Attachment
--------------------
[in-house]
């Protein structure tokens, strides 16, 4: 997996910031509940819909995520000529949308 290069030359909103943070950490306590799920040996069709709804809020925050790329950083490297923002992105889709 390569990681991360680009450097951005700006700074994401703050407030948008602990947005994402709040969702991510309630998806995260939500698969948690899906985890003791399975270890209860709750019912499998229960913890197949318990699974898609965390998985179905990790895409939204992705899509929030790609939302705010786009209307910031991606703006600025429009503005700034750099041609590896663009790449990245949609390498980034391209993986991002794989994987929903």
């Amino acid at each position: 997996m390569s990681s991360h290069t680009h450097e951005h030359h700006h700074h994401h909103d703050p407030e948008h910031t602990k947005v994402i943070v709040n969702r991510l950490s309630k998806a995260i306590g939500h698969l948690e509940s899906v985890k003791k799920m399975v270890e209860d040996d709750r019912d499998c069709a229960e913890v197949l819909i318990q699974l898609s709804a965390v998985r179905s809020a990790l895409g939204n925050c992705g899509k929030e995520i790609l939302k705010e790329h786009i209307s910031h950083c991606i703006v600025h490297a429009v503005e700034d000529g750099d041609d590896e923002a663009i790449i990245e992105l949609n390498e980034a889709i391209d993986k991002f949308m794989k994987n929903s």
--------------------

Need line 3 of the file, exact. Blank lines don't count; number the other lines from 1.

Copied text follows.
């Amino acid at each position: 997996m390569s990681s991360h290069t680009h450097e951005h030359h700006h700074h994401h909103d703050p407030e948008h910031t602990k947005v994402i943070v709040n969702r991510l950490s309630k998806a995260i306590g939500h698969l948690e509940s899906v985890k003791k799920m399975v270890e209860d040996d709750r019912d499998c069709a229960e913890v197949l819909i318990q699974l898609s709804a965390v998985r179905s809020a990790l895409g939204n925050c992705g899509k929030e995520i790609l939302k705010e790329h786009i209307s910031h950083c991606i703006v600025h490297a429009v503005e700034d000529g750099d041609d590896e923002a663009i790449i990245e992105l949609n390498e980034a889709i391209d993986k991002f949308m794989k994987n929903s």